If I have one hope for my book, The Annotated Turing: A Guided Tour through Alan Turing's Historic Paper on Computability and the Turing Machine, it is to help readers understand the difference between Turing's original Turing Machine, and the Turing Machine as it's commonly encountered in college courses and textbooks.
Two decades after Turing's paper that introduced his computing machines, the Turing Machine was reformulated by Stephen Kleene in Introduction to Metamathematics (1952) and Martin Davis in Computability and Unsolvability (1958). These reformulated machines — which generally compute functions — dominate the current literature on computability. The "halting problem" (the term is Martin Davis's) involves the existence of a general algorithm to determine whether an arbitrary machine finishes properly and halts, or whether it goes bad and runs forever.
As I've mentioned before ( 2006-08-11, 2007-11-26, 2007-12-02, 2008-05-12), it is not correct to associate the halting problem with Turing's original work. Turing's Turing Machines are supposed to run forever.
Turing's paper describes some machines that compute functions, but these are only special cases. The original conception is a machine that computes the infinite digits of a real number. Of course, this is not typical computer activity (unless you're one of those people who set computers going calculating the infinite digits of π) but it's certainly a good example of an algorithm at work.
The advantage of Turing's approach is that certain theoretical results are available almost immediately. Once you see how a Turing Machine (and hence, any finite algorithm) can be described by a single integer, it becomes obvious that Turing Machines are enumerable. Since real numbers are not enumerable, it follows that the vast majority of real numbers cannot be computed algorithmically. (If you're hazy on the concept of enumerability, that's the focus of Chapter 2 of The Annotated Turing.) Digital computers are thus intrinsically limited in what they can do.
If only a subset of the real numbers can be computed, what are all those other real numbers that can't be computed? The vast majority of real numbers are basically strings of random digits without any pattern whatsoever. You simply can't generate random digits algorithmically.
Georg Cantor proved the non-enumerability of real numbers in two very different ways (although both were reductio ad absurdum proofs). The second of Cantor's proof involves the famous diagonalization process. (Again, see Chapter 2 of The Annotated Turing for a full discussion.) If you can list the real numbers, you can derive a new number based on the diagonal of the numbers in this list, but which differs by 1 in each digit. This must be a real number but it's not in the list. The conclusion is that you really can't list the reals.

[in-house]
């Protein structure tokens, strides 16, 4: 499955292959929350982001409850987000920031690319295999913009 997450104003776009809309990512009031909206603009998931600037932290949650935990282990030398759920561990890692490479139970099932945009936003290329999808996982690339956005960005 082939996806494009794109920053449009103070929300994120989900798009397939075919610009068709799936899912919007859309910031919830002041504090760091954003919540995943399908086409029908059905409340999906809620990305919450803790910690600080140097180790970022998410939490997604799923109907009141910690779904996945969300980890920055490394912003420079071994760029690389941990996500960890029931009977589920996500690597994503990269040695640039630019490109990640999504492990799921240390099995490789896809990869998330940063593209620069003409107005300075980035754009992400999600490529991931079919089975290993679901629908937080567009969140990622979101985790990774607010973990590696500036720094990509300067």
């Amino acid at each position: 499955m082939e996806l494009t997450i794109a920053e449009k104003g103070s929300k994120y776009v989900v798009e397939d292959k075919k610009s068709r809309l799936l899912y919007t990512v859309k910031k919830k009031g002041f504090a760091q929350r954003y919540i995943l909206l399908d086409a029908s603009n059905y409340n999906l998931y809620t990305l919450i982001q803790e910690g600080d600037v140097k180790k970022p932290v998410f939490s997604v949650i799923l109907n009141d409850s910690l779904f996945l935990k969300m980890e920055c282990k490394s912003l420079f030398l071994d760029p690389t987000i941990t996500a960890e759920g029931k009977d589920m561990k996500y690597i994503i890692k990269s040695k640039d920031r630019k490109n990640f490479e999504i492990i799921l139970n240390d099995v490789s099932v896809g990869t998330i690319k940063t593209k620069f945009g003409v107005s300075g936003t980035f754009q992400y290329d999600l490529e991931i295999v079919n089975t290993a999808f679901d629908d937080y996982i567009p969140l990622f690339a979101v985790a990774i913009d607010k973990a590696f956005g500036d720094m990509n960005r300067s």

If you subject the computable numbers to Cantor's diagonalization process, what do you get? You're defining an algorithm to compute the diagonal from all the other computable numbers, so the diagonal must be a computable number. However, if it is a computable number, then it's not in the list, which means that computable numbers are not enumerable, and we already know that's not so.
The only possible way out of this seeming paradox is the inescapable conclusion that you actually can't construct a diagonal of the computable numbers. You can't construct it because you can't determine which Turing Machines compute numbers, and which get "jammed up" or stuck in undesirable loops. It also follows that there is no general process to determine whether a particular machine ever prints a particular digit, or a particular pattern of digits.
This is yet another limitation of digital computers. To determine what a Turing Machine (or algorithm) ultimately does, you essentially need to trace through the steps — in effect, to simulate the machine.
The indeterminacy of Turing Machines is a combination of bad news and good news: It means we can't write a generalized "debugging" program that can analyze code and reveal all the bugs that hide inside. Extensive testing of software is still required, and even then we can't ever be fully confident that all the bugs have been eliminated.
But imagine if there did exist a finite algorithm that could determine the ultimate fate of Turing Machines. What would that imply about models of the human mind that are based on Turing Machines? Or cosmologies that visualize the universe as a giant Turing Machine? The nasty hobgoblin of determinism is not exactly eliminated by the indeterminacy of Turing Machines, but it's almost rendered impotent.
There is no algorithmic process to determine the future — whether it's the future of a computer program, a thought process of the human mind, or the universe as a whole.
|Coming June 16, 2008!
Available for Pre-Ordering
|Wiley||Amazon US||Barnes & Noble|
|Amazon Canada||Amazon UK||Amazon Deutsch|
|Amazon Français||Amazon Japan||Blackwell|